When I was a child, my mom and dad threw parties. Real adult parties with balloons, decorations, cocktails, buffet style food, and my mom’s “specialty,” sandwich loaf. What is sandwich loaf, you ask? Well, allow me to explain: picture a loaf of bread sliced three times horizontally, then layered with egg salad, ham salad (there’s not enough room in this post to explain ham salad!) and tuna salad, reassembled, and sliced into pieces. Yes, that was sandwich loaf. Basically, each cross sectioned slice would have all three salads represented, separated by bread. Watching her make it several times a year burned it into my memory forever.
By now you can probably tell that I grew up on the tail end of the weird food buffet era known as the Seventies. Definitely not the prim and proper Fifties, sort of like the Sixties, but with more bell bottoms. We’d dust off the bar in the basement, unpack the chafing dishes, light the Sterno and marvel at its eerie blue glow. Another one of her favorite things to make for parties was Swedish meatballs. The meatballs were served heated up in a sauce that was, and I am not joking here, equal parts Concord grape jelly and yellow mustard. To my kid brain, this seemed more of a food dare than something to serve at a party to guests, but maybe adults were into that kind of thing. I stayed away from the meatballs, and any meatball, for that matter, for quite some time.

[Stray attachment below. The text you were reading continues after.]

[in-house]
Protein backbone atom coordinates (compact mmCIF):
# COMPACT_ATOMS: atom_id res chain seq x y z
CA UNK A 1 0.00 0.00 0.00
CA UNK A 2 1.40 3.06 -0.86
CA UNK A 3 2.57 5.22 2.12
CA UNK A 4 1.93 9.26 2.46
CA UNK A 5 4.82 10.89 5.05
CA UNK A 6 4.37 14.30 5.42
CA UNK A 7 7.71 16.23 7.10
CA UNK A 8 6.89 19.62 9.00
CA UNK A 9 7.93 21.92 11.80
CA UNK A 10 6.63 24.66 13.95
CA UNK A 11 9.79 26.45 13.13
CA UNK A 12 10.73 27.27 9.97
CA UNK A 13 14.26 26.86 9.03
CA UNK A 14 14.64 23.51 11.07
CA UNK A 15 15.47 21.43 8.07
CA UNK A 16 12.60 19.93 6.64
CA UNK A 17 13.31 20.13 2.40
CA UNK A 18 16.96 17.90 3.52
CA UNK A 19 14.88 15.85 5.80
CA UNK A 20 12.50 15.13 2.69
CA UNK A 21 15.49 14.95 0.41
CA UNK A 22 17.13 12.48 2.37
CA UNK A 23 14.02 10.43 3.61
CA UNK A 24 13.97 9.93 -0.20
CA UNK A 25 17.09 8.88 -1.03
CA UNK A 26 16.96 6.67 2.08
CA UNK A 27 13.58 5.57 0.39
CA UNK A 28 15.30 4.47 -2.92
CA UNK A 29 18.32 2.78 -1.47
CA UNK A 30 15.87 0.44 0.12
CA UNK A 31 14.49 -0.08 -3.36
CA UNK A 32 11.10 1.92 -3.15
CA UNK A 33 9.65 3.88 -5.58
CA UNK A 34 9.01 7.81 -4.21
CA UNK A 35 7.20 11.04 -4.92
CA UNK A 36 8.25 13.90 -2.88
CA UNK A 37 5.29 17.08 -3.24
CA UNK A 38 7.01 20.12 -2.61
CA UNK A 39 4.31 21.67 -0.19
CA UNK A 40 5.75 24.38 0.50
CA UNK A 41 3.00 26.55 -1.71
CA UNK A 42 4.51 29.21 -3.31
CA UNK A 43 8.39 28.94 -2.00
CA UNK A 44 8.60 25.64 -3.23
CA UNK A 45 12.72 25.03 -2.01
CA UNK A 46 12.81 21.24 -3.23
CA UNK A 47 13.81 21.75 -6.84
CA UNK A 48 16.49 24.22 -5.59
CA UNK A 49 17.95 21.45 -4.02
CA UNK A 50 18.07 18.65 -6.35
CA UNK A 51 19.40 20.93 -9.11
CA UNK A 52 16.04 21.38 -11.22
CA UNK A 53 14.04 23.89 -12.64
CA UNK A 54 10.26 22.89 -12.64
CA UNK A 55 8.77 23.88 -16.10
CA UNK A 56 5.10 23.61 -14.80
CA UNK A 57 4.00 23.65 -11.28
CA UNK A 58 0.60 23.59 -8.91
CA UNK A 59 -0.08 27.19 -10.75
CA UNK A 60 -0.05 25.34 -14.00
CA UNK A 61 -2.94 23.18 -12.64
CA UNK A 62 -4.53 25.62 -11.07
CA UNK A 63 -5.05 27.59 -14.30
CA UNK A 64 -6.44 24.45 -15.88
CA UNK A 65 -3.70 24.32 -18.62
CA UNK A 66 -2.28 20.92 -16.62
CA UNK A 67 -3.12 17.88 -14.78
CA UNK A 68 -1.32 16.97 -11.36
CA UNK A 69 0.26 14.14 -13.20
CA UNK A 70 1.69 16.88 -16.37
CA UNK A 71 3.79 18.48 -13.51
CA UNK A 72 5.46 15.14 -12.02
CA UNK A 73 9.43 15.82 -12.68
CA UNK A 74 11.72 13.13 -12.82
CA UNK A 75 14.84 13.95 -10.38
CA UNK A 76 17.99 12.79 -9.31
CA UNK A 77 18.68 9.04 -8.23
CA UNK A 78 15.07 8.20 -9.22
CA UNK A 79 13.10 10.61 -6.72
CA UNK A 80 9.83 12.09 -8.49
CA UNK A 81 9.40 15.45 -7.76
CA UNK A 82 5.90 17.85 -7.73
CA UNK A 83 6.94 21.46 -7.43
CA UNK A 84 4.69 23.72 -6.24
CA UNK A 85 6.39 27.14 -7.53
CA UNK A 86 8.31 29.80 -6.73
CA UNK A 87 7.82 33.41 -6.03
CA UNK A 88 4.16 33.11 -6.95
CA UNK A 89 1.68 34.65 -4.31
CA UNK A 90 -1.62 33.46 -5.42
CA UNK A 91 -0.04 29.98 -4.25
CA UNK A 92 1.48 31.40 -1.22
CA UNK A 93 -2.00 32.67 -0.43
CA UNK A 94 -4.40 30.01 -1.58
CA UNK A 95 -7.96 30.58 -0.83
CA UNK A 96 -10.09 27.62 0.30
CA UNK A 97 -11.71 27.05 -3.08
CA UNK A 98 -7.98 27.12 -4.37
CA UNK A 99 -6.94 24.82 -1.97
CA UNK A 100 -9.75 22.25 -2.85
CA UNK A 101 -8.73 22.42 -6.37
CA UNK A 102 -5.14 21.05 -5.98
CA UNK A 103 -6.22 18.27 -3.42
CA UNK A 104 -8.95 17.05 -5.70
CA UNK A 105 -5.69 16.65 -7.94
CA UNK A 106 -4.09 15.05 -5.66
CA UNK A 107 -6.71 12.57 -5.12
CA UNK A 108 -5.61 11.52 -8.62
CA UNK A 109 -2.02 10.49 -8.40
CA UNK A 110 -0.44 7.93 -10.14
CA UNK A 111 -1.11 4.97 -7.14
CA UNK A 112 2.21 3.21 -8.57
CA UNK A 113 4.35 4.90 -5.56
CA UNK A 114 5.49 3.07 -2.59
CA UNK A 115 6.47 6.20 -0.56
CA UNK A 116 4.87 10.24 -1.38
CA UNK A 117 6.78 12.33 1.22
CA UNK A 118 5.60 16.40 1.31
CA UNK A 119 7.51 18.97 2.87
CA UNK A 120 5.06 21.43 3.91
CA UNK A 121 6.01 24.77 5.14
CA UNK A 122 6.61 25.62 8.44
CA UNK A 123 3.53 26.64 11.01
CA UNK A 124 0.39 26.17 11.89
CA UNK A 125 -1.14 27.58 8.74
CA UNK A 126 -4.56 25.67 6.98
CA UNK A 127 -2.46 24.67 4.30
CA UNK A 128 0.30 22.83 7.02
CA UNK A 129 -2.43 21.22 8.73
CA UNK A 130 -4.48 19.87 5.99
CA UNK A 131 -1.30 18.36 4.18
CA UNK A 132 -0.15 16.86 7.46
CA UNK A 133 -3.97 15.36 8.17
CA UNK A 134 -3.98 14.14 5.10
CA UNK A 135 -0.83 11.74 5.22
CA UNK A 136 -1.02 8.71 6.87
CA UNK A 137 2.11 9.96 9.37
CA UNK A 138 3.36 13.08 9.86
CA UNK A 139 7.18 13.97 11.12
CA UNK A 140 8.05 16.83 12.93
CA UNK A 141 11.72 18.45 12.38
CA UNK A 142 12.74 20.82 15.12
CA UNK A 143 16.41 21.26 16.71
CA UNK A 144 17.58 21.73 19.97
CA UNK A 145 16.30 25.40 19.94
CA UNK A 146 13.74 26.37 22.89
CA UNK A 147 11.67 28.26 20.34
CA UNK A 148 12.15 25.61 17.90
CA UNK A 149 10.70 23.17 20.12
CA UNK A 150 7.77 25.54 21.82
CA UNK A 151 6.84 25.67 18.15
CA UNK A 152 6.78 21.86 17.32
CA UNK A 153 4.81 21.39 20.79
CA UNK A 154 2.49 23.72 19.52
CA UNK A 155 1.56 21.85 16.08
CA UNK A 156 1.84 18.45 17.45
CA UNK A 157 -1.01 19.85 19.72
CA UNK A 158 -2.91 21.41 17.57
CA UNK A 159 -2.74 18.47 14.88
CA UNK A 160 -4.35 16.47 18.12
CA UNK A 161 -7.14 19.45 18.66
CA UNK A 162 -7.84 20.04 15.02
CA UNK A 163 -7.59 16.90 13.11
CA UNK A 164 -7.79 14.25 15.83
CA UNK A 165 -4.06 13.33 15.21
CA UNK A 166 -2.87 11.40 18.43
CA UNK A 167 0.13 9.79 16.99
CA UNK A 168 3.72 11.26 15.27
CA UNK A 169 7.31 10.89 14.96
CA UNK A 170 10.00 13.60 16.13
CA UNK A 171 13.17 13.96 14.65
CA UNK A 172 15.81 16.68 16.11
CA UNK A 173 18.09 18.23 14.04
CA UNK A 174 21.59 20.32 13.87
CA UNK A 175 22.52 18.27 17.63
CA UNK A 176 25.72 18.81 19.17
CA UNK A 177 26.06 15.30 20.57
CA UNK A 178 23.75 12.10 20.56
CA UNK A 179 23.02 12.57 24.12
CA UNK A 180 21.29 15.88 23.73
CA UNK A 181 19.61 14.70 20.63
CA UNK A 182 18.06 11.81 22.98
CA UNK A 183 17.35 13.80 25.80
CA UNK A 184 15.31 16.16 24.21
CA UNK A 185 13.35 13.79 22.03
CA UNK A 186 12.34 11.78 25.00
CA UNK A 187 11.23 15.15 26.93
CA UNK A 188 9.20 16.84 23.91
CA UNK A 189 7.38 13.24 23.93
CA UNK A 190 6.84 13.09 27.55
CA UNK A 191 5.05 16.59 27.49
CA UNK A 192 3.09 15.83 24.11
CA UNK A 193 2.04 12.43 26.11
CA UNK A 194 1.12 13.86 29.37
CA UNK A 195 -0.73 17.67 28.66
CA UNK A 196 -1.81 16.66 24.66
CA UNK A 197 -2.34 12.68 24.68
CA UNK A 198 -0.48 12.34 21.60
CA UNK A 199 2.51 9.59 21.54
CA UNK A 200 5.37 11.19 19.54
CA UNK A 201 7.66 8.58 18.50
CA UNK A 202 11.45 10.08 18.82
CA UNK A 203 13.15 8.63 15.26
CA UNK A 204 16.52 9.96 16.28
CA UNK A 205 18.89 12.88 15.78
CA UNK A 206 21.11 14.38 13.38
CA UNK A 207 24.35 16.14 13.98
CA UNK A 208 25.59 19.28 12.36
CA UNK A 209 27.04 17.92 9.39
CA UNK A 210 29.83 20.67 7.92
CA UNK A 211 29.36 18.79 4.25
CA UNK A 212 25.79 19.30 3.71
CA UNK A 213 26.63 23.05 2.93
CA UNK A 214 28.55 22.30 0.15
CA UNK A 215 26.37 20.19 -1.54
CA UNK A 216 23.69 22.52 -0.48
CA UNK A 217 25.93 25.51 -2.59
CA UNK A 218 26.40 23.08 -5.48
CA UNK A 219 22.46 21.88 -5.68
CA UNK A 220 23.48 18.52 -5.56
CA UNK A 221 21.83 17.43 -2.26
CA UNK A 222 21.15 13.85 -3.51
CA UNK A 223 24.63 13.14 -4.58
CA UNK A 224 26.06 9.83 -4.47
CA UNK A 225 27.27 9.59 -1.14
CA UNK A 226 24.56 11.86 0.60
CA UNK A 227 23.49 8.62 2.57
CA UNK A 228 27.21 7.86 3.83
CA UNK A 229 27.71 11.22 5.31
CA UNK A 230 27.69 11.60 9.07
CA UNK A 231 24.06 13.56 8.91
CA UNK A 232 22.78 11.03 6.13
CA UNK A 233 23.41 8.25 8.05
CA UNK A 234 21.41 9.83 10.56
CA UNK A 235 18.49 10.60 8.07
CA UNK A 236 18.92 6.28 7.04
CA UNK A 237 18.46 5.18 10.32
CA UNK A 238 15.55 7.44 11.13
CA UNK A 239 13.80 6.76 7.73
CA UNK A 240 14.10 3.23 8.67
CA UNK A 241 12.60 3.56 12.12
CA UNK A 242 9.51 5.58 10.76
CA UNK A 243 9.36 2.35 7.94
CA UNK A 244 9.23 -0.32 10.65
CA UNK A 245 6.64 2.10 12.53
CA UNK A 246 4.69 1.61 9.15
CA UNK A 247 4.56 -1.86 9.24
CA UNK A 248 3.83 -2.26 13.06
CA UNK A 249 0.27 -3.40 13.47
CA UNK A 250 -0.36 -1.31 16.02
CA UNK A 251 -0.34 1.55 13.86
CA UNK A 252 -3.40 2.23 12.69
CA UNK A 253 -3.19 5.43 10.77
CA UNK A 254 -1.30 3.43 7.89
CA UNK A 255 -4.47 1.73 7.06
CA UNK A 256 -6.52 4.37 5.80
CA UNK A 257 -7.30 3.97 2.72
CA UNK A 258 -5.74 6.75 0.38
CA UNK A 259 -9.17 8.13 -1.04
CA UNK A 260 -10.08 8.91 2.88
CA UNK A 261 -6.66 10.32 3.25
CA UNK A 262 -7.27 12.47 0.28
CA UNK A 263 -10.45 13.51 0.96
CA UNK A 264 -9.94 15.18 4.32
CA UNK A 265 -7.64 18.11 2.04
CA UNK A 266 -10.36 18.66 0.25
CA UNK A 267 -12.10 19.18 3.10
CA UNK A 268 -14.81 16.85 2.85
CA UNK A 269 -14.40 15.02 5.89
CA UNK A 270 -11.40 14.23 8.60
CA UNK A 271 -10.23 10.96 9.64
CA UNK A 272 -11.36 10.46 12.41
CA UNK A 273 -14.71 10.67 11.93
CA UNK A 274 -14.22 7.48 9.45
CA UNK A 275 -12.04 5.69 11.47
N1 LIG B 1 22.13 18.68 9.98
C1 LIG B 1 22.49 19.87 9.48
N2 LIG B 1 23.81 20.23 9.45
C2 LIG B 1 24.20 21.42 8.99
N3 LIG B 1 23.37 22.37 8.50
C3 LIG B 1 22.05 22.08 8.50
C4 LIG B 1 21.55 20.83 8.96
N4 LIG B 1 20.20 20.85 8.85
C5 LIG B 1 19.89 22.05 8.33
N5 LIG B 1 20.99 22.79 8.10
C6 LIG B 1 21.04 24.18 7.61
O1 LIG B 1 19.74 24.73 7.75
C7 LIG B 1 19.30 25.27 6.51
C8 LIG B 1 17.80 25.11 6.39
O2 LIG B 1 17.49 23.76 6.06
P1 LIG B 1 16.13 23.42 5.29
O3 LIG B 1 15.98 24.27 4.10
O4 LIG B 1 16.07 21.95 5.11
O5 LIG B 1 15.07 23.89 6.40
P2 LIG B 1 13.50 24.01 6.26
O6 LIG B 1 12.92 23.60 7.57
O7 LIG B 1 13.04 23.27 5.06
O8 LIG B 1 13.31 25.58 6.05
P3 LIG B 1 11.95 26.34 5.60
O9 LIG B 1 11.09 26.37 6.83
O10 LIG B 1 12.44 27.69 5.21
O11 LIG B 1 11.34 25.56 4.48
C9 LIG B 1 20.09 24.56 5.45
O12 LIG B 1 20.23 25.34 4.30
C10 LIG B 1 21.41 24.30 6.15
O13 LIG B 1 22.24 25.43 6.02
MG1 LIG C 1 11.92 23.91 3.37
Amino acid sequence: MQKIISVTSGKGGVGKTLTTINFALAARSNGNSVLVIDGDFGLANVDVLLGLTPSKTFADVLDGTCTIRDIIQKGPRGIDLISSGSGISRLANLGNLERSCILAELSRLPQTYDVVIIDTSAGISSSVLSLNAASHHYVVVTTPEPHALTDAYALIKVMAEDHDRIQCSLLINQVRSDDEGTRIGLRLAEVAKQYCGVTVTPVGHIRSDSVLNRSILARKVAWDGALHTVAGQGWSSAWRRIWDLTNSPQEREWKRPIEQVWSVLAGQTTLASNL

But I learned to love them eventually, once my tastebuds developed a bit. Meatballs of any kind and from any culture make pretty wonderful comfort food, (I’m looking at you, spaghetti and meatballs!) but they don’t always have to be made of mystery meat. They can be light and fresh, too, without a speck of grape jelly or mustard anywhere!
Take this new flatbread recipe, for example. This nice little flatbread wrap packs a protein punch from lean ground chicken and quinoa, an ancient whole grain. Spice up the meatball mix any way you like, then roll those babies up, cook them, and tuck them into a refreshing salad filled flatbread for a sandwich, not a sandwich loaf, that’s anything but same old, same old.
-Amy at Flatout